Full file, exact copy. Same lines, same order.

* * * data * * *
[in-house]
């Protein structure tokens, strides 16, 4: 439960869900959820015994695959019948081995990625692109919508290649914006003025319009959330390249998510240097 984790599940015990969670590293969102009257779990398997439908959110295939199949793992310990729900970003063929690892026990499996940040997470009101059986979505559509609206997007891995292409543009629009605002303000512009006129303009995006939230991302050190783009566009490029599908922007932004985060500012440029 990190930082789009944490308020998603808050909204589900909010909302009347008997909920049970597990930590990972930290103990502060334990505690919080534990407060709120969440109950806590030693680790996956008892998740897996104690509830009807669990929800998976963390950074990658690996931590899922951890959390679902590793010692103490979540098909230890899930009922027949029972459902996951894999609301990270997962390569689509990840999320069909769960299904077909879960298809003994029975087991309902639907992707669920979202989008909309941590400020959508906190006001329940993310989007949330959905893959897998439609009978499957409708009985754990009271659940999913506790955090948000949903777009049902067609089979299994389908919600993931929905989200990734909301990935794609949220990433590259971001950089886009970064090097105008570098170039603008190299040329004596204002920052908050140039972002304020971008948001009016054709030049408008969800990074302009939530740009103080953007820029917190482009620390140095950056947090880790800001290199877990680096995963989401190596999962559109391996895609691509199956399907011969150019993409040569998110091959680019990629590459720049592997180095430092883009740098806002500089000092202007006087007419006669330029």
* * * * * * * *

[in-house]
């Protein structure tokens, strides 16, 4: 439960869900959820015994695959019948081995990625692109919508290649914006003025319009959330390249998510240097 984790599940015990969670590293969102009257779990398997439908959110295939199949793992310990729900970003063929690892026990499996940040997470009101059986979505559509609206997007891995292409543009629009605002303000512009006129303009995006939230991302050190783009566009490029599908922007932004985060500012440029 990190930082789009944490308020998603808050909204589900909010909302009347008997909920049970597990930590990972930290103990502060334990505690919080534990407060709120969440109950806590030693680790996956008892998740897996104690509830009807669990929800998976963390950074990658690996931590899922951890959390679902590793010692103490979540098909230890899930009922027949029972459902996951894999609301990270997962390569689509990840999320069909769960299904077909879960298809003994029975087991309902639907992707669920979202989008909309941590400020959508906190006001329940993310989007949330959905893959897998439609009978499957409708009985754990009271659940999913506790955090948000949903777009049902067609089979299994389908919600993931929905989200990734909301990935794609949220990433590259971001950089886009970064090097105008570098170039603008190299040329004596204002920052908050140039972002304020971008948001009016054709030049408008969800990074302009939530740009103080953007820029917190482009620390140095950056947090880790800001290199877990680096995963989401190596999962559109391996895609691509199956399907011969150019993409040569998110091959680019990629590459720049592997180095430092883009740098806002500089000092202007006087007419006669330029």